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Venezuela13 March 2006

Call for dialogue with government in letter to new information minister

Mr. Willian Lara
Minister of Communication and Information

Dear Minister,

Reporters Without Borders would like to take advantage of your installation as Minister of Communication and Information on 9 March to refer to recent exchanges between the government you represent and our organisation. Our hope is to establish the basis for a real dialogue.

As a press freedom organisation, we recently issued two releases about cases currently before the courts that appear to be causing a controversy in the news media and public opinion in Venezuela. The first, on 27 February, took the form of an open letter to your predecessor, Yuri Pimentel, querying contempt of court proceedings against several news media. The second was about the detention on 7 March of Televisora del Táchira presenter Gustavo Azócar Alcalá on charges of fraud and embezzlement.

We were both astonished and shocked at the violence if the statements issued by your ministry on 1 and 9 March in response to our releases. We even posted - on the Spanish-language version of our website - Mr. Pimentel’s response to our open letter to him.

We were shocked because these statements contained many false accusations against Reporters Without Borders. The 9 March statement charged us with being “in the pay of the US government and secret services” and with undertaking “the media sabotage against the Bolivarian Revolution”; In the eyes of your government, we were guilty of “defaming the Venezuelan people, despising Venezuela and meddling in its internal affairs”.

All this was said to be “with the complicity of the seditious opposition and the privately-owned media, in a new media offensive that is part of the psychological war operations of the Empire - the United States - designed to justify its aggression against Venezuelan democracy”.

In both cases, we just expressed our concern about specific legal issues without questioning the principle of the proceedings and without in any way denigrating the authorities responsible. Concern does not mean condemnation.

It is the job of every NGO to question democratic governments about the principles or causes they claim to defend. We have, it is true, criticised parts of the law on the social responsibility of the news media and the criminal code reform law. We fear that some of the provisions of these laws restrict press freedom. But have we said there will be no more press freedom in Venezuela? No, we have not. And criticising a law is not the same as condemning a government.

This is the reason for our astonishment. On the one hand, we know that the situation of journalists is much more dramatic in countries such as Mexico and Colombia in which, unlike Venezuela, they are exposed to reprisals from armed groups. On the other hand, we also condemned the imprisonment of Judith Miller of The New York Times from July to September 2005 in the United States just for refusing to reveal her sources to the judicial authorities.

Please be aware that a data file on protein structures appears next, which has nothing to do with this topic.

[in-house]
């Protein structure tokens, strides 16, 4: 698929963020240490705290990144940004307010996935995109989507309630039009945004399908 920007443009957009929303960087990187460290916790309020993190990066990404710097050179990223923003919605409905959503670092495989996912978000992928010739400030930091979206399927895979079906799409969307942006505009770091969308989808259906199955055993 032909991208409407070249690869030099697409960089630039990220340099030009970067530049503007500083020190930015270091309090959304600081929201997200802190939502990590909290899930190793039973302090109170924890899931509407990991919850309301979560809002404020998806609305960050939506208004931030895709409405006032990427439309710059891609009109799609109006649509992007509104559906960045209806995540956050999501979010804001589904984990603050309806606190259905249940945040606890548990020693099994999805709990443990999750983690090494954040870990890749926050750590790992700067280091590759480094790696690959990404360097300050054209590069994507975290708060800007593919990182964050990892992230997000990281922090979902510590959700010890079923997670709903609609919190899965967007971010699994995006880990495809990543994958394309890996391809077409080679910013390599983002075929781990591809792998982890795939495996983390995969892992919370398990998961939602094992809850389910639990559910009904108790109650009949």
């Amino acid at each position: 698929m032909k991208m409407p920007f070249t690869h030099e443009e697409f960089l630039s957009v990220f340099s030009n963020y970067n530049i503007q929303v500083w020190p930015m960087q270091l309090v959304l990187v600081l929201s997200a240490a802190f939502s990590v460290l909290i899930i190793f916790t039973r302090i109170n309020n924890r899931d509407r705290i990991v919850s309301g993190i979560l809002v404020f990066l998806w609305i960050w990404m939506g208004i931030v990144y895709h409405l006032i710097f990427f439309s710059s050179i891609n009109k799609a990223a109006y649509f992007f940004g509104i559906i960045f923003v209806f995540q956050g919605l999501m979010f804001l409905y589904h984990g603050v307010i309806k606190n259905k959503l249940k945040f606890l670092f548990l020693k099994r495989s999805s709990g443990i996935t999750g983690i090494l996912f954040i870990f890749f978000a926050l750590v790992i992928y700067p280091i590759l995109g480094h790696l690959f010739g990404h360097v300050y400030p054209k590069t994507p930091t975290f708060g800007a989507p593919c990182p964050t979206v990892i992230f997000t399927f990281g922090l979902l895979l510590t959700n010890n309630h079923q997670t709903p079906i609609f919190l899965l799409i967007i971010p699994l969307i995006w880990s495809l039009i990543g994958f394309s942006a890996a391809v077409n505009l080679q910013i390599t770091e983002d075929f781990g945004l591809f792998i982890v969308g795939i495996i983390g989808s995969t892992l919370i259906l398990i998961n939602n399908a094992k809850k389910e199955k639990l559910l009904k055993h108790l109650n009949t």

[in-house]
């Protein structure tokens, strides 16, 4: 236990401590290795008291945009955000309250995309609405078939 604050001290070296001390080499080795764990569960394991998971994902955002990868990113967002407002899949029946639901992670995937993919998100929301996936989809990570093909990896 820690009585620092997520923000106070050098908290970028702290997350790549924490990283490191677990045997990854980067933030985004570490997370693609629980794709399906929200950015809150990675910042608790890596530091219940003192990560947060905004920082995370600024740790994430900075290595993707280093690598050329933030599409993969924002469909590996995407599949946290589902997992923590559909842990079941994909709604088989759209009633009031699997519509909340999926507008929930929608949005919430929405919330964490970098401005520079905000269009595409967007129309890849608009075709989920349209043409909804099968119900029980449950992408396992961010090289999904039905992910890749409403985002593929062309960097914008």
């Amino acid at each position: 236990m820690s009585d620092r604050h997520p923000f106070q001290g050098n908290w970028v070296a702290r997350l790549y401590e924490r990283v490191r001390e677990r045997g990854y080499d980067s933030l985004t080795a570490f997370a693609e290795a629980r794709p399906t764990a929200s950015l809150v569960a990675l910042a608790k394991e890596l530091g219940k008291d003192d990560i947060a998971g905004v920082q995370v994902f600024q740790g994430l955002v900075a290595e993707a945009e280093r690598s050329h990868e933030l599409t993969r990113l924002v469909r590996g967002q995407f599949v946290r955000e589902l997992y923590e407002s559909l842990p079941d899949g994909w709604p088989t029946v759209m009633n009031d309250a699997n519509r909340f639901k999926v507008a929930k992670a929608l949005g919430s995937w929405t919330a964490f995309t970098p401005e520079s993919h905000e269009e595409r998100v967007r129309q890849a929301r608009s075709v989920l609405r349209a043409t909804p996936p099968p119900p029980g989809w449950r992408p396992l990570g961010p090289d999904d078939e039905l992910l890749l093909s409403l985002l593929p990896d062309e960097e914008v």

We have also paid a great deal of attention to the case of Al-Jazeera cameraman Sami al-Hajj, who has been held for nearly four years on the US naval base at Guantánamo Bay without specific charges being brought against him and in conditions that violate all international human rights conventions. We urge you to read our recent report, available on our website, which has a title that could not be clearer about its content: “Camp Bucca and Guantánamo : when American imprisons journalists”. We are ready to send you a copy.

We have not failed to understand the role of certain privately-owned Venezuelan news media during the period of the April 2002 coup, and we stressed this at the time. We therefore find it all the harder to understand why your government is the only one to be unable to tolerate any criticism at all.

Finally, we do indeed receive funding from the National Endowment for Democracy. This financing represents 3 per cent of our budget - our accounts are public - and, aside from the fact that it comes from the US congress and not the White House, it is assigned to our activities in support of imprisoned African journalists. It has nothing to do with western hemisphere.

I very much hope your will heed our appeal.

Sincerely,

Robert Ménard
Secretary-General



In this country
29 May - Venezuela
Open letter to President Hugo Chavez to protest about official hounding of Globovisión
20 February - Venezuela
Former policeman arrested on suspicion of participating in journalist’s murder
13 February - Venezuela
Constitutional vote held in climate of polarised media and surfeit of presidential speeches
15 January - Venezuela
Murder attempt against pro-Chávez journalist in Portuguesa state
2 January - Venezuela
New Year’s Day attack on TV station by radical pro-Chávez group

in the annual report
Venezuela - Annual Report 2008
Venezuela - Annual report 2007
Venezuela - Annual report 2006


reports
14 March 2008 - Cuba
No surrender by independent journalists, five years on from “black spring”
5 June 2007 - Venezuela
Closure of Radio Caracas Televisión consolidates media hegemony
22 May 2007 - Colombia
Paramilitary "black eagles" poised to swoop down on press
archives

Americas press releases
3 June - United States
President Obama urged to raise freedom of expression in his Cairo speech
27 May - Mexico
Crime reporter abducted and killed in Durango state
20 May - Cuba
Anyone can browse the Internet... unless they are Cuban
15 May - Cuba
Journalist gets three-year jail sentence
15 May - Colombia
Former intelligence officials leak list of news media and journalists whose phones were tapped

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